Latest Kaiser Health News Stories
Cada vez más comunidades rechazan el tabaco aromatizado. ¿Es el turno de California?
Aunque comunidades grandes y pequeñas de todo el estado ya han actuado, los californianos decidirán en noviembre si promulgan una de las prohibiciones estatales más completas del país sobre el tabaco aromatizado.
‘Children Are Not Little Adults’ and Need Special Protection During Heat Waves
Public health experts say heat waves pose health risks for children, whose bodies may not be as effective at cooling and who rely on caretakers to prevent and notice the signs of heat-related illness.
Citing a Mental Health Crisis Among Young People, California Lawmakers Target Social Media
Legislators are considering two bills that address online addiction among children by taking aim at website features such as push notifications and targeted posts. But Big Tech is fighting the effort, saying companies are already taking steps to protect children.
KHN’s ‘What the Health?’: Manchin Makes a Deal
In a rare surprise for official Washington, Senate Majority Leader Chuck Schumer and Sen. Joe Manchin (D-W.Va.) announced a deal to expand the planned health bill in the Senate to include provisions raising taxes and addressing climate change. The measure would include a third year of expanded subsidies for the Affordable Care Act, but not health care coverage for people left out of Medicaid in states that failed to expand the program. Meanwhile, the ACA goes back to court, and the Biden administration restores anti-discrimination protections for LGBTQ+ people that were rolled back by the Trump administration. Joanne Kenen of the Johns Hopkins Bloomberg School of Public Health and Politico, Sarah Karlin-Smith of the Pink Sheet, and Alice Miranda Ollstein of Politico join KHN’s Julie Rovner to discuss these issues and more. Also this week, Rovner interviews Dr. Céline Gounder of KHN about the latest on the monkeypox outbreak.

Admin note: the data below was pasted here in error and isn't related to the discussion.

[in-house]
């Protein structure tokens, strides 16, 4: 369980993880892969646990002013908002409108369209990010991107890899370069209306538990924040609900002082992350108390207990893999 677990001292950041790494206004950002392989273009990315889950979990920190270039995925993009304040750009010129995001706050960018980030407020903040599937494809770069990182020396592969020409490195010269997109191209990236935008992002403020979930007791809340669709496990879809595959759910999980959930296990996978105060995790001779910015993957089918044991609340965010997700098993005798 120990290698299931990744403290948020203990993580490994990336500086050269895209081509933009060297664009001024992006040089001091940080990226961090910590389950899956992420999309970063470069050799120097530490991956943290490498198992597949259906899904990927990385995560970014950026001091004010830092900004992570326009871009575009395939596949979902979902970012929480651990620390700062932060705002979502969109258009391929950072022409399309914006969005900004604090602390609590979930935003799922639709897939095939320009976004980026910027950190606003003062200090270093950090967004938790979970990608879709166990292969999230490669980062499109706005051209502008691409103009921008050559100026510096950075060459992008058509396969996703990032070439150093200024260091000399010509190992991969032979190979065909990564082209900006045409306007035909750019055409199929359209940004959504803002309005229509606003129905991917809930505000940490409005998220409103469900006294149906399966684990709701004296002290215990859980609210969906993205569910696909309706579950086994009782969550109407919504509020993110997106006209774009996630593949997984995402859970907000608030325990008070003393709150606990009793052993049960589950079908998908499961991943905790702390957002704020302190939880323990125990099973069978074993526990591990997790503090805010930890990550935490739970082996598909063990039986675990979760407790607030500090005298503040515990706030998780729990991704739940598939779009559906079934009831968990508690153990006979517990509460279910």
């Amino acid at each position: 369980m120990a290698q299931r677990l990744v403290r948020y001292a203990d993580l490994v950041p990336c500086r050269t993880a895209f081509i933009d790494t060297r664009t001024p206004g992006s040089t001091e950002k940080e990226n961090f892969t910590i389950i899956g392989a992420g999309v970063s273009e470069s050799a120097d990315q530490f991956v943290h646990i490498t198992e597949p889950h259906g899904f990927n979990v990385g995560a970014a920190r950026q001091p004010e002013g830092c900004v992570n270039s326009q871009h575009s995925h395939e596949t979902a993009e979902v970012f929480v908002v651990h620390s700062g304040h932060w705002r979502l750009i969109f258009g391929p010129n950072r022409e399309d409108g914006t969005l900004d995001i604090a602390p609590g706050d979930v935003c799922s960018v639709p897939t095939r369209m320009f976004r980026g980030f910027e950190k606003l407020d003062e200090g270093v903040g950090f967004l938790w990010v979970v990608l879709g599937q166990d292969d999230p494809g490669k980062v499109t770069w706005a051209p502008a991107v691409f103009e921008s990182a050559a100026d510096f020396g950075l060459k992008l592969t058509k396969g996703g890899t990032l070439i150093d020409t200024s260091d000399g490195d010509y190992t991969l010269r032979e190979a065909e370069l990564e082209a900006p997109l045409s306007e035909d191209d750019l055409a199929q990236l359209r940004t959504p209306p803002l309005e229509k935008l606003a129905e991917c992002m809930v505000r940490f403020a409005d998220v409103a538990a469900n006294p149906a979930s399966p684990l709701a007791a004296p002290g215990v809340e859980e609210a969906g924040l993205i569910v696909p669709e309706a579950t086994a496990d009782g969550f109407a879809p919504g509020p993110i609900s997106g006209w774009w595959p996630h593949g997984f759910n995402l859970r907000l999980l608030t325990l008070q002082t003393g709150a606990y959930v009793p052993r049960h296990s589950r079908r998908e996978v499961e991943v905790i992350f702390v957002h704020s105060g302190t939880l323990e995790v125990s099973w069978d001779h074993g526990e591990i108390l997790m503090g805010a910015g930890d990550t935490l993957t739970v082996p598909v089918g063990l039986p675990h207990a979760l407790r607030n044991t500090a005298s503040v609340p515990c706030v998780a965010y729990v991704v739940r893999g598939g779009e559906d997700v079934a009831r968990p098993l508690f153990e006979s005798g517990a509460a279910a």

Watch: Navigating Social Media After Mass Shootings
A University of Pennsylvania professor shares advice on navigating the intersection of gun violence and social media as part of KHN’s new “Spotlight” interview series.
‘So Rudderless’: A Couple’s Quest for Autism Treatment for Their Son Hits Repeated Obstacles
Amparo and Victor Rios began searching for answers about their son’s development when he didn’t hit some milestones after turning 2. Three years later, they are still trying to get their insurance to pay for expensive therapy to help him.
Parents Become Drug Developers to Save Their Children’s Lives
Families affected by ultra-rare diseases are starting their own companies to speed the development of treatments for their kids, venturing into territory that traditional drugmakers deem too risky.
Nurse Midwives Step Up to Provide Prenatal Care After Two Rural Hospitals Shutter Birthing Centers
Dozens of Iowa hospitals have closed their birthing units. A team of University of Iowa nurse midwives can’t reopen them, but they’ve found a way to provide prenatal checkups and other crucial services in two towns.
Kids Want to Put Montana on Trial for Unhealthy Climate Policies
Sixteen children and young adults are suing the state over energy policies they say are hurting their health and environment. The flooding that closed Yellowstone National Park may show they have a point.
The Search for Scarce Formula Is Worse for Rural Families on WIC
Constraints imposed by the Special Supplemental Nutrition Assistance Program for Women, Infants, and Children, known as WIC, that prevent recipients from using benefits to buy formula across state lines weigh on families as the nationwide formula shortage drags on.
KHN’s ‘What the Health?’: Closing In on Covid Vaccines for ‘The Littles’